Program Trains The Formerly Incarcerated To Fight Opioid Crisis With Narcan

By Paul Gaita 04/12/18

Since the program's initial test run in 2015, more than 6,000 former inmates have been given naloxone kits.

person holding naloxone applicator
Photo via YouTube

With opioid-related overdose deaths skyrocketing annually in the state of New York, a new, groundbreaking program aims to help residents fight back by providing education and medication to a vulnerable demographic—individuals recently released from prison.

State correctional and public health officials are offering training to the formerly incarcerated, and equipping them with the opioid overdose reversal drug naloxone (Narcan) upon release.

As The Nation noted, with many of these individuals living in close proximity to opioid use and dependency, the program's developers view their efforts as an opportunity to establish a new frontline in the trench warfare of the opioid crisis.

The initiative began as a pilot program in 2015 under the direction of the New York State Department of Health, New York State Department of Corrections and Community Supervision (DOCCS) and the Harm Reduction Coalition, and targeted three key groups within the correctional institution demographic: incarcerated individuals who are soon to be released; corrections staff and parole officers; and family members of inmates.

Training consisted of overdose education, assembly and use of an intranasal naloxone applicator, and an overview of legal issues regarding naloxone use and New York state's 911 Good Samaritan Law, which allows individuals to call 911 in the case of an overdose without fear of arrest.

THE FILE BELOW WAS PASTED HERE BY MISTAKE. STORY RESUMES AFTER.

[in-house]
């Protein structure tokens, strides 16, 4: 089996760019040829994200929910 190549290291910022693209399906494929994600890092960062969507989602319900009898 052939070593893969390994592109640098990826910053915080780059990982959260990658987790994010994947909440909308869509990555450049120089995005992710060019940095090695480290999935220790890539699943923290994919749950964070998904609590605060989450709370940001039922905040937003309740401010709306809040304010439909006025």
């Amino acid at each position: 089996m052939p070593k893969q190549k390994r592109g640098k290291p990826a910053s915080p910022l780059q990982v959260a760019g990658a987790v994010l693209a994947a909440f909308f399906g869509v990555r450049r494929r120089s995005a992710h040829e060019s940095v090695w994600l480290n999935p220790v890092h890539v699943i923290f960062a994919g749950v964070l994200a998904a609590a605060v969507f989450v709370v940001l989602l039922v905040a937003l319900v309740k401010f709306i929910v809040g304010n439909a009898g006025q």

Upon completion of the program and release from prison, formerly incarcerated individuals were given naloxone kits, as were family members.

Since the program's initial test run at the Queensboro Correctional Facility in 2015, more than 6,000 former inmates have been given the kits, and 2018 data from the DOCCS showed that naloxone was used by members of this group in their communities on 14 separate occasions.

Training is now available at all 54 prisons in New York state, which remains the only state correctional system in the country to employ such a program in all of its facilities.

Research by the Vera Institute of Justice found that most participants approved of the program; as one individual noted, "I would feel less than a man knowing that I had an opportunity to be able to do something constructive and not take the chance." Others reported a sense of empowerment from the training, and felt closer to their families and communities.

Study co-author Leah Pope wrote that some participants felt "not only a sense of pride in helping others, but [also] a sense of being back in control of their lives."

Not every program participant opted to take the naloxone kits for fear of reprisal from law enforcement, even with the Good Samaritan law in place. As one individual stated, "If it's being used the same way courts use regular criminal activity, then I don't trust it. If you're the felon, you don't ever get the benefit of the doubt."

The study authors also noted a number of ways in which the program could be improved, including greater participation by correctional staff and partnership with community-based organizations, as well as reinforcing training methods with newly released individuals and increasing the number of naloxone kits in communities. 

But as The Nation reports, the sense of empowerment provided by the program to its target groups could have long-term benefits in the fight against the opioid epidemic and reducing the prison population.

The Nation article's author, Michelle Chen, writes, "Staying out of jail is even more vital when someone else's life depends upon whether you can be at their side when they need you."

Please read our comment policy. - The Fix

Paul Gaita lives in Los Angeles. He has contributed to the Los Angeles Times, Variety, LA Weekly, and The Los Angeles Beat, among many other publications and websites.